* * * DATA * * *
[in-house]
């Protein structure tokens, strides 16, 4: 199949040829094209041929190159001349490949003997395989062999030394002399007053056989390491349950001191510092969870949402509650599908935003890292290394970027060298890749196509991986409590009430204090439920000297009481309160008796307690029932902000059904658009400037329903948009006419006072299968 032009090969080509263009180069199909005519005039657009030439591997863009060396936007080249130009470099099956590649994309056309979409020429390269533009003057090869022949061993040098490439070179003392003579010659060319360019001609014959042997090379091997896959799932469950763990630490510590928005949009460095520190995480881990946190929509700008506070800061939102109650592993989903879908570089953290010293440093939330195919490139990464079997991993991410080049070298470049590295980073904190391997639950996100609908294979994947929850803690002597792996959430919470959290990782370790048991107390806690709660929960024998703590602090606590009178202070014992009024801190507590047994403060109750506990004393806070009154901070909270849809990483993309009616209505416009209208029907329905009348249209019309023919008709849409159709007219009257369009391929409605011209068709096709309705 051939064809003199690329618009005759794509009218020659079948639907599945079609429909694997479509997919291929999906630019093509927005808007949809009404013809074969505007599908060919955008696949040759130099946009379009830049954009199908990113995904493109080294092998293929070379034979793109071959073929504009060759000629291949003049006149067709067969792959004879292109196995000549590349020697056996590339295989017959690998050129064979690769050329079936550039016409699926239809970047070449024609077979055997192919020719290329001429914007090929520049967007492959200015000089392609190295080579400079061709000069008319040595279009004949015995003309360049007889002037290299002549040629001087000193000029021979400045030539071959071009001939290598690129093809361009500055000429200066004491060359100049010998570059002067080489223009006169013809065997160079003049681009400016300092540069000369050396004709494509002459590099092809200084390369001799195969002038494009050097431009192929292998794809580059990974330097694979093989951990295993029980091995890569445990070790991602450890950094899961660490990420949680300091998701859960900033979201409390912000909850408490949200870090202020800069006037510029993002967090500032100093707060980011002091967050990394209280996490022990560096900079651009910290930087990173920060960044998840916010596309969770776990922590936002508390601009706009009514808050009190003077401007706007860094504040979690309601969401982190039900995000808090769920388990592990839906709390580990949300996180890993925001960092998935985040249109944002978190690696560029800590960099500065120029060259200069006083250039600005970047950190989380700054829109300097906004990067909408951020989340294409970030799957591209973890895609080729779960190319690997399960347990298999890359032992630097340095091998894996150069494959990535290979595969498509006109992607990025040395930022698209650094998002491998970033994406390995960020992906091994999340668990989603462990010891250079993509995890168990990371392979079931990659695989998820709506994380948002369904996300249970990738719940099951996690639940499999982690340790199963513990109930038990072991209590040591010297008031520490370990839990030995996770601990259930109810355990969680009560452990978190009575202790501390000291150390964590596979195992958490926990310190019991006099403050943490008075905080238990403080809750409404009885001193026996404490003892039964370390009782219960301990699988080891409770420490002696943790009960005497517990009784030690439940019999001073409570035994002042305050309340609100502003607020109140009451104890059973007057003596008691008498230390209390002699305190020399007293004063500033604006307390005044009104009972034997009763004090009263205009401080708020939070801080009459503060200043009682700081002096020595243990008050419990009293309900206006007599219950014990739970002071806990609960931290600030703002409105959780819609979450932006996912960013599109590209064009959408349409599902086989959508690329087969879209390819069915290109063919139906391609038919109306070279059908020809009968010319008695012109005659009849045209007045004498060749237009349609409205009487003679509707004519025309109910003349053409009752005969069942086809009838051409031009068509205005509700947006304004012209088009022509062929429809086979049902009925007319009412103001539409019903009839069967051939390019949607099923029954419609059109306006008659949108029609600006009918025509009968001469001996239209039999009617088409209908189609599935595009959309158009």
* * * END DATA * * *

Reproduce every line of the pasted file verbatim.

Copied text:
[in-house]
């Protein structure tokens, strides 16, 4: 199949040829094209041929190159001349490949003997395989062999030394002399007053056989390491349950001191510092969870949402509650599908935003890292290394970027060298890749196509991986409590009430204090439920000297009481309160008796307690029932902000059904658009400037329903948009006419006072299968 032009090969080509263009180069199909005519005039657009030439591997863009060396936007080249130009470099099956590649994309056309979409020429390269533009003057090869022949061993040098490439070179003392003579010659060319360019001609014959042997090379091997896959799932469950763990630490510590928005949009460095520190995480881990946190929509700008506070800061939102109650592993989903879908570089953290010293440093939330195919490139990464079997991993991410080049070298470049590295980073904190391997639950996100609908294979994947929850803690002597792996959430919470959290990782370790048991107390806690709660929960024998703590602090606590009178202070014992009024801190507590047994403060109750506990004393806070009154901070909270849809990483993309009616209505416009209208029907329905009348249209019309023919008709849409159709007219009257369009391929409605011209068709096709309705 051939064809003199690329618009005759794509009218020659079948639907599945079609429909694997479509997919291929999906630019093509927005808007949809009404013809074969505007599908060919955008696949040759130099946009379009830049954009199908990113995904493109080294092998293929070379034979793109071959073929504009060759000629291949003049006149067709067969792959004879292109196995000549590349020697056996590339295989017959690998050129064979690769050329079936550039016409699926239809970047070449024609077979055997192919020719290329001429914007090929520049967007492959200015000089392609190295080579400079061709000069008319040595279009004949015995003309360049007889002037290299002549040629001087000193000029021979400045030539071959071009001939290598690129093809361009500055000429200066004491060359100049010998570059002067080489223009006169013809065997160079003049681009400016300092540069000369050396004709494509002459590099092809200084390369001799195969002038494009050097431009192929292998794809580059990974330097694979093989951990295993029980091995890569445990070790991602450890950094899961660490990420949680300091998701859960900033979201409390912000909850408490949200870090202020800069006037510029993002967090500032100093707060980011002091967050990394209280996490022990560096900079651009910290930087990173920060960044998840916010596309969770776990922590936002508390601009706009009514808050009190003077401007706007860094504040979690309601969401982190039900995000808090769920388990592990839906709390580990949300996180890993925001960092998935985040249109944002978190690696560029800590960099500065120029060259200069006083250039600005970047950190989380700054829109300097906004990067909408951020989340294409970030799957591209973890895609080729779960190319690997399960347990298999890359032992630097340095091998894996150069494959990535290979595969498509006109992607990025040395930022698209650094998002491998970033994406390995960020992906091994999340668990989603462990010891250079993509995890168990990371392979079931990659695989998820709506994380948002369904996300249970990738719940099951996690639940499999982690340790199963513990109930038990072991209590040591010297008031520490370990839990030995996770601990259930109810355990969680009560452990978190009575202790501390000291150390964590596979195992958490926990310190019991006099403050943490008075905080238990403080809750409404009885001193026996404490003892039964370390009782219960301990699988080891409770420490002696943790009960005497517990009784030690439940019999001073409570035994002042305050309340609100502003607020109140009451104890059973007057003596008691008498230390209390002699305190020399007293004063500033604006307390005044009104009972034997009763004090009263205009401080708020939070801080009459503060200043009682700081002096020595243990008050419990009293309900206006007599219950014990739970002071806990609960931290600030703002409105959780819609979450932006996912960013599109590209064009959408349409599902086989959508690329087969879209390819069915290109063919139906391609038919109306070279059908020809009968010319008695012109005659009849045209007045004498060749237009349609409205009487003679509707004519025309109910003349053409009752005969069942086809009838051409031009068509205005509700947006304004012209088009022509062929429809086979049902009925007319009412103001539409019903009839069967051939390019949607099923029954419609059109306006008659949108029609600006009918025509009968001469001996239209039999009617088409209908189609599935595009959309158009």